In the late 1940s and into the 1950s, the U.S. Atomic Energy Commission ramped up its efforts to understand the impacts of radiation on animals and plants. Walter Zinn’s crucial Argonne laboratory inherited a Division of Biology under the leadership of an eminent radiation scientist, Austin Brues, and in late 1949, Brues wrote to his boss in Washington, D.C., defending an imminent move into. . .
Here is a dilemma I face. Israel strove hard to obtain a nuclear weapons capability under cover of a nuclear energy story (even though it never built a nuclear electricity plant). Much has been written about the tale of Dimona and much is clear, but (as is true for all such stories) much was hidden and shall forever remain hidden. Three men drove the first few decades of Israel’s nuke. . .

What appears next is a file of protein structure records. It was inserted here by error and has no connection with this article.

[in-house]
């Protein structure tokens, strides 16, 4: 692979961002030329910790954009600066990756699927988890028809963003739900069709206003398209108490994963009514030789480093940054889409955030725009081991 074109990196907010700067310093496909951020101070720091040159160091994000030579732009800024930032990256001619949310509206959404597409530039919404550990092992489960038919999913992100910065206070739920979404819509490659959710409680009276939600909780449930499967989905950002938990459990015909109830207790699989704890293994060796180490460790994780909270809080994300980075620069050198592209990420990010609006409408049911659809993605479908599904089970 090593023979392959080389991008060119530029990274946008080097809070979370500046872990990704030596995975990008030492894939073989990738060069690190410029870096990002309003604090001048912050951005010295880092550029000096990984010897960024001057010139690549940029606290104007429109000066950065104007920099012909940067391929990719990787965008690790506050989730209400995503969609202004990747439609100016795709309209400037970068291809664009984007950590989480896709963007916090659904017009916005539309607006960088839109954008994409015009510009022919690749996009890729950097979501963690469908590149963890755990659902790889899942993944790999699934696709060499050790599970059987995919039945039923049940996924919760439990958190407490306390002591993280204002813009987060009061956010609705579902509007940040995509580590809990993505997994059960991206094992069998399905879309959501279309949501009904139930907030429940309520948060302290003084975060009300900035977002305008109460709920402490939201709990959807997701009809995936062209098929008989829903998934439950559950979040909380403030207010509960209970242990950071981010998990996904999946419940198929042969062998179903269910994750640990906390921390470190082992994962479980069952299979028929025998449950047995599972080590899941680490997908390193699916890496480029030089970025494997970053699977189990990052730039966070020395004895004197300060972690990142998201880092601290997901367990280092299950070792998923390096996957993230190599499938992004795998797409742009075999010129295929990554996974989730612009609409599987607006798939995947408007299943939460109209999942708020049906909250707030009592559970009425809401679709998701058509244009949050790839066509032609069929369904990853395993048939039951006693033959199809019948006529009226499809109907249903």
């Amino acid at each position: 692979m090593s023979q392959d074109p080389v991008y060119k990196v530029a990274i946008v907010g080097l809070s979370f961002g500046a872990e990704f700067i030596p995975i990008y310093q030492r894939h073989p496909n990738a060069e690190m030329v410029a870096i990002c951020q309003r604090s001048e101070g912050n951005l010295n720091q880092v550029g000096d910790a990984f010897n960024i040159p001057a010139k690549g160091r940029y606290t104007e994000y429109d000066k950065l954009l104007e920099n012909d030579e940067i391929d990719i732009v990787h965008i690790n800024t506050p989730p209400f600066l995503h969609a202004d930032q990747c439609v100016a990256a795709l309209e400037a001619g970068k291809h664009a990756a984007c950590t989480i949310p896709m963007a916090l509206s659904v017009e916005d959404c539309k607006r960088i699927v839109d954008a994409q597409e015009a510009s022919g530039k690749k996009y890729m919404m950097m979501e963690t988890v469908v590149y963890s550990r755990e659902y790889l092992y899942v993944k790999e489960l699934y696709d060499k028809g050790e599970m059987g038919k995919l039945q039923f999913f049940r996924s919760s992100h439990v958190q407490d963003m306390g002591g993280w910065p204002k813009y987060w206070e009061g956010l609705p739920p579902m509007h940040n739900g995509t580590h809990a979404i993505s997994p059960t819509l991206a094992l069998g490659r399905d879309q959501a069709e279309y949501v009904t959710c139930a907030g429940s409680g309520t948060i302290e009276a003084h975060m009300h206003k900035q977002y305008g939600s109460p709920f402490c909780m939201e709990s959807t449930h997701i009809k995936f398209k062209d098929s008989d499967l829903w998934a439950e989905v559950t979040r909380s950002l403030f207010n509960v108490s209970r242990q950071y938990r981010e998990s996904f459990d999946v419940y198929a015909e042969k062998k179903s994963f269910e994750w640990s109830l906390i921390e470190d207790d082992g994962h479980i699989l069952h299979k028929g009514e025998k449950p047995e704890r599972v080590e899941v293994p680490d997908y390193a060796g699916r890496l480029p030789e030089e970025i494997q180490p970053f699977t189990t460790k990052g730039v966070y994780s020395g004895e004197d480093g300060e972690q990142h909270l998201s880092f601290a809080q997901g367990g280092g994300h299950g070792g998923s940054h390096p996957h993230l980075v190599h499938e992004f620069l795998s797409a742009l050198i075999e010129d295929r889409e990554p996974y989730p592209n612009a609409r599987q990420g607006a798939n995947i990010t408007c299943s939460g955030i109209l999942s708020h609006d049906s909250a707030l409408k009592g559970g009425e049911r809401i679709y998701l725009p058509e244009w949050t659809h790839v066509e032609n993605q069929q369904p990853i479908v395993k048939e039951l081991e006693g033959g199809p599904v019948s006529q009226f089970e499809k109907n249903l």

Historian James Mahaffey has a knack for sharp insights well expressed. This is a footnote of his, talking about the time it took to run the first tiny experimental reactor, from December 2, 1942, and be certain that a big reactor could be built: It is important to note the astonishing speed of the development of a power-producing fission process. It was only 90 days. In comparison, over 50 years. . .